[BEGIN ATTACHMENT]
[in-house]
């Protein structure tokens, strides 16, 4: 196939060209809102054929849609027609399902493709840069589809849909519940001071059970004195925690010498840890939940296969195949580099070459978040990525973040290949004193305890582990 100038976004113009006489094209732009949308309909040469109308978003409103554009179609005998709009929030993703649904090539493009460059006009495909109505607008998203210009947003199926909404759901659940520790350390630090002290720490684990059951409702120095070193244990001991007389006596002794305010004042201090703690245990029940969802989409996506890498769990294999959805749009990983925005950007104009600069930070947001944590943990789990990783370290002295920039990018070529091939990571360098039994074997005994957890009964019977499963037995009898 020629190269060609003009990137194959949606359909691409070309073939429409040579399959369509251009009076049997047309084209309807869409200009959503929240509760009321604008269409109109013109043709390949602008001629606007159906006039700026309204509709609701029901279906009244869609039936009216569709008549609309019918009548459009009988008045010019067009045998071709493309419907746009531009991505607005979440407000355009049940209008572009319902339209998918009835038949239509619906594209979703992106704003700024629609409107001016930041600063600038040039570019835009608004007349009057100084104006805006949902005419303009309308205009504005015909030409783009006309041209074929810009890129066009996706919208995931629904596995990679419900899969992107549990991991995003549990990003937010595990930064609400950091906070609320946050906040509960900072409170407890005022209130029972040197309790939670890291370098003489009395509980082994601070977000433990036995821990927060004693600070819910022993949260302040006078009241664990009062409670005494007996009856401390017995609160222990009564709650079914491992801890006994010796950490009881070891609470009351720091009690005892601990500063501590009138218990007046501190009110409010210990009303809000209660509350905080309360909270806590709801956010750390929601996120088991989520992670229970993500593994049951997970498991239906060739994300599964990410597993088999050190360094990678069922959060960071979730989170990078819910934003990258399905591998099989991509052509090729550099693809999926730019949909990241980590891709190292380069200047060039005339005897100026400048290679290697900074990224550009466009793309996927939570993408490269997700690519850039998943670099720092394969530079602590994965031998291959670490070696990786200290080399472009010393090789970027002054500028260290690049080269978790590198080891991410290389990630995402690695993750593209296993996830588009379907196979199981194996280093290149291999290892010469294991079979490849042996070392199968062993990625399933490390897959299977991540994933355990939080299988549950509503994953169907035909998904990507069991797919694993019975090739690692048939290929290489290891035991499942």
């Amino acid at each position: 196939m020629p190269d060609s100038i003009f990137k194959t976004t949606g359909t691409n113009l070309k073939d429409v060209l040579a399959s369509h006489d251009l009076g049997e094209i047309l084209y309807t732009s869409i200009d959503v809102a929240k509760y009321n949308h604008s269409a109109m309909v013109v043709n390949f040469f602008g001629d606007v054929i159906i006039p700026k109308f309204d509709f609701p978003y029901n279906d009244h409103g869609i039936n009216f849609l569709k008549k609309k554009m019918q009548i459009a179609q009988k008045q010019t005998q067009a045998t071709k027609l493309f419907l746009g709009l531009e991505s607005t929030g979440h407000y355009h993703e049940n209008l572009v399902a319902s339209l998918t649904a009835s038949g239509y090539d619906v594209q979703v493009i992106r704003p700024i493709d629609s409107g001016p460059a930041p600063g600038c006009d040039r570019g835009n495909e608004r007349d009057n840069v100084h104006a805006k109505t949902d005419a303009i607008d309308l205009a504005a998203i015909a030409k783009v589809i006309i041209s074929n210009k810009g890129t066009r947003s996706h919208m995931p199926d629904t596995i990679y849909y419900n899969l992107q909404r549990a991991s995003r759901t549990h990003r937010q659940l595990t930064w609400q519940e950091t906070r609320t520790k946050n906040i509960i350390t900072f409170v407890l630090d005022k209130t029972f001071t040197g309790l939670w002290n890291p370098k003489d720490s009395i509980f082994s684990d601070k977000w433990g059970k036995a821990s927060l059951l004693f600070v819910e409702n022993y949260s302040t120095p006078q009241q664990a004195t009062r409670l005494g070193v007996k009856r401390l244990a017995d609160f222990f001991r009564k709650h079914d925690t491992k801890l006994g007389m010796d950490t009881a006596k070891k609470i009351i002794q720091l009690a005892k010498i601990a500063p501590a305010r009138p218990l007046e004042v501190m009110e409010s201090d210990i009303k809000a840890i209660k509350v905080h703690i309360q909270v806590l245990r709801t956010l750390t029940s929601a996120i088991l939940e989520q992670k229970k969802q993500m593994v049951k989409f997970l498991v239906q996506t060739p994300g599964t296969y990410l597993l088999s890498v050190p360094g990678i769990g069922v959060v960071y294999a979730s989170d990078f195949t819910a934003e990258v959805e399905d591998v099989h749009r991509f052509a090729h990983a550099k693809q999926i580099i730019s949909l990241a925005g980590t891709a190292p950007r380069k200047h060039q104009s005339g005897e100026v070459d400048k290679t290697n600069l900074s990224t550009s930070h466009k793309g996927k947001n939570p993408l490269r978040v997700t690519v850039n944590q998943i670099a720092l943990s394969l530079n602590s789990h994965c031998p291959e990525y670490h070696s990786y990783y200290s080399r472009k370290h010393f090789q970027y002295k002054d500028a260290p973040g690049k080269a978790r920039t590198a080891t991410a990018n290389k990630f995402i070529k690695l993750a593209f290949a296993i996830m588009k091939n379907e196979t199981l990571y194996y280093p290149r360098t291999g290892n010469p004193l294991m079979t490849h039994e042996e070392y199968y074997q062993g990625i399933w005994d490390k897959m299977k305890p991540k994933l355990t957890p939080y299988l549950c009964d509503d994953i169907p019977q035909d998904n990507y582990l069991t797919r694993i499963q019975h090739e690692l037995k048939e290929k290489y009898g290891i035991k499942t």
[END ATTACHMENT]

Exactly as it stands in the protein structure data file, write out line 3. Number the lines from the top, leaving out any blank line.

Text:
């Amino acid at each position: 196939m020629p190269d060609s100038i003009f990137k194959t976004t949606g359909t691409n113009l070309k073939d429409v060209l040579a399959s369509h006489d251009l009076g049997e094209i047309l084209y309807t732009s869409i200009d959503v809102a929240k509760y009321n949308h604008s269409a109109m309909v013109v043709n390949f040469f602008g001629d606007v054929i159906i006039p700026k109308f309204d509709f609701p978003y029901n279906d009244h409103g869609i039936n009216f849609l569709k008549k609309k554009m019918q009548i459009a179609q009988k008045q010019t005998q067009a045998t071709k027609l493309f419907l746009g709009l531009e991505s607005t929030g979440h407000y355009h993703e049940n209008l572009v399902a319902s339209l998918t649904a009835s038949g239509y090539d619906v594209q979703v493009i992106r704003p700024i493709d629609s409107g001016p460059a930041p600063g600038c006009d040039r570019g835009n495909e608004r007349d009057n840069v100084h104006a805006k109505t949902d005419a303009i607008d309308l205009a504005a998203i015909a030409k783009v589809i006309i041209s074929n210009k810009g890129t066009r947003s996706h919208m995931p199926d629904t596995i990679y849909y419900n899969l992107q909404r549990a991991s995003r759901t549990h990003r937010q659940l595990t930064w609400q519940e950091t906070r609320t520790k946050n906040i509960i350390t900072f409170v407890l630090d005022k209130t029972f001071t040197g309790l939670w002290n890291p370098k003489d720490s009395i509980f082994s684990d601070k977000w433990g059970k036995a821990s927060l059951l004693f600070v819910e409702n022993y949260s302040t120095p006078q009241q664990a004195t009062r409670l005494g070193v007996k009856r401390l244990a017995d609160f222990f001991r009564k709650h079914d925690t491992k801890l006994g007389m010796d950490t009881a006596k070891k609470i009351i002794q720091l009690a005892k010498i601990a500063p501590a305010r009138p218990l007046e004042v501190m009110e409010s201090d210990i009303k809000a840890i209660k509350v905080h703690i309360q909270v806590l245990r709801t956010l750390t029940s929601a996120i088991l939940e989520q992670k229970k969802q993500m593994v049951k989409f997970l498991v239906q996506t060739p994300g599964t296969y990410l597993l088999s890498v050190p360094g990678i769990g069922v959060v960071y294999a979730s989170d990078f195949t819910a934003e990258v959805e399905d591998v099989h749009r991509f052509a090729h990983a550099k693809q999926i580099i730019s949909l990241a925005g980590t891709a190292p950007r380069k200047h060039q104009s005339g005897e100026v070459d400048k290679t290697n600069l900074s990224t550009s930070h466009k793309g996927k947001n939570p993408l490269r978040v997700t690519v850039n944590q998943i670099a720092l943990s394969l530079n602590s789990h994965c031998p291959e990525y670490h070696s990786y990783y200290s080399r472009k370290h010393f090789q970027y002295k002054d500028a260290p973040g690049k080269a978790r920039t590198a080891t991410a990018n290389k990630f995402i070529k690695l993750a593209f290949a296993i996830m588009k091939n379907e196979t199981l990571y194996y280093p290149r360098t291999g290892n010469p004193l294991m079979t490849h039994e042996e070392y199968y074997q062993g990625i399933w005994d490390k897959m299977k305890p991540k994933l355990t957890p939080y299988l549950c009964d509503d994953i169907p019977q035909d998904n990507y582990l069991t797919r694993i499963q019975h090739e690692l037995k048939e290929k290489y009898g290891i035991k499942t």